On Thursday, November 5, Arthur Velasquez quietly sat down inside Lecture Center F1 to listen to UIC Business students’ SWOT analysis of a business (Strengths, Weaknesses, Opportunities, and Threats - a common exercise in Professor Miller’s classes). Though he's neither student, staff nor faculty, Velasquez knows UIC well; he grew up in an apartment building that used to stand across the street from the Hull House museum. He and his siblings spent their summer days involved in Hull House activities, received some of their education there, even bathed in the Hull House public showers.
It’s been years since Velasquez had a Chicago address. Today he was visiting Chicago from his home in Florida, and, finding himself between meetings, he wanted to drop by to hear this particular SWOT analysis, of Azteca Foods, Inc., the company he founded in 1969.
The student presenters began with some background: how Azteca started, how it expanded, which markets it’s competed in over the years, who have been its customers, who its competitors. From here the presentation dove into the SWOT analysis, about ten minutes of framing the core issues for the organization. From the analysis, the students moved to recommendations, which were focused on communications (mainly social media), new ways for consumers to engage with products, product innovation and, lastly, expansion of private label production.
Once the students were done, silence settled on the lecture hall. Velasquez slowly stood up from his seat and turned to face the students. “My daughter [Renee Togher, Azteca’s president] is always telling me I need to be on Facebook,” he said with a laugh. “And now I hear it from the business schools, too.”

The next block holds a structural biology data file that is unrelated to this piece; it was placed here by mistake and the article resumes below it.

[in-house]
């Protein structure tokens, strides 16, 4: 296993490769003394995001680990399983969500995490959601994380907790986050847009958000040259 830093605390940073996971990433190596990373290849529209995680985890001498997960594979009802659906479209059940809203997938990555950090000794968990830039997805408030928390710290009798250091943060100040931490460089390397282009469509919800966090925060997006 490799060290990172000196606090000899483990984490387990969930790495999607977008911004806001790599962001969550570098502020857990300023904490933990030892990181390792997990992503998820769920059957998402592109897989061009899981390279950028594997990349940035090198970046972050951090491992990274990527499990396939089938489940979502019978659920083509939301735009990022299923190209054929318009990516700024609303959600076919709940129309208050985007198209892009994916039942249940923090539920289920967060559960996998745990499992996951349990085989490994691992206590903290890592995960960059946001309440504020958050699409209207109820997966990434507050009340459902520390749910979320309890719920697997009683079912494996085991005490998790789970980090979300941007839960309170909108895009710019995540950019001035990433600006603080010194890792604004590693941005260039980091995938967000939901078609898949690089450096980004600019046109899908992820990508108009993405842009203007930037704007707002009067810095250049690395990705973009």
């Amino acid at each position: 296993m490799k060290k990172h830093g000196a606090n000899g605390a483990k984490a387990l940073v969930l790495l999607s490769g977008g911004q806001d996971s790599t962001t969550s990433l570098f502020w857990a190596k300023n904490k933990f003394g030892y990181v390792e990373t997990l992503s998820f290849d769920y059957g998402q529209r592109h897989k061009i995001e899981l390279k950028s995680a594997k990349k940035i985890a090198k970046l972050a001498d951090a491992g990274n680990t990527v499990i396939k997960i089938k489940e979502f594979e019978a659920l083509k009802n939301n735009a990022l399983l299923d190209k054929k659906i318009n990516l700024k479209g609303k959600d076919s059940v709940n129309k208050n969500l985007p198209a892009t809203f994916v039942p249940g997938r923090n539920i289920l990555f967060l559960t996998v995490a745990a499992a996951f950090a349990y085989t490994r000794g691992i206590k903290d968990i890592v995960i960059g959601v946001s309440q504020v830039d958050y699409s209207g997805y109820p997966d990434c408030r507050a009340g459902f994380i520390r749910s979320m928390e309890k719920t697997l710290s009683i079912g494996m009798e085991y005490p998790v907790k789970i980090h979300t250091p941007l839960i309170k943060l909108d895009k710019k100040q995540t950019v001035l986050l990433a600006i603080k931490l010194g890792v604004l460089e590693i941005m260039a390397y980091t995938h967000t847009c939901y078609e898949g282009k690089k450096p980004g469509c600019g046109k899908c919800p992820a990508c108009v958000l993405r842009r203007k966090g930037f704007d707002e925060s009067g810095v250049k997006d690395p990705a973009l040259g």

At Professor Miller’s urging, Velasquez took the podium, and regaled the class with stories from Azteca’s history: how simple the production setup was in the beginning, how Azteca was originally meant to be an economic driver for Chicago’s Pilsen neighborhood, how the company landed some valuable patents, how it expanded into new markets - including Europe - and how it got back out of some of those markets. Velasquez also shared a lot of business insights, about the higher margins enjoyed by successful innovators, about the financial planning required to start a small business, and about knowing when to make a deal, when to walk away from one, and how to keep yourself from crying over spilled milk.
For nearly an hour, students listened with rapt attention, until, in what seemed like no time at all, the following class was knocking at the doors of LC F1, waiting for the business students to clear out. Velasquez folded his hands and looked around as students grabbed their backpacks and made their way out. This was his twentieth year visiting UIC Business. “I just like to share,” he said. “I’ve been where these students are.” After a pause, he added, “but the students give back. Talking with them every year, it keeps me young.”
For more information about the Executives in the Classroom series, check out the UIC Business BS Management program.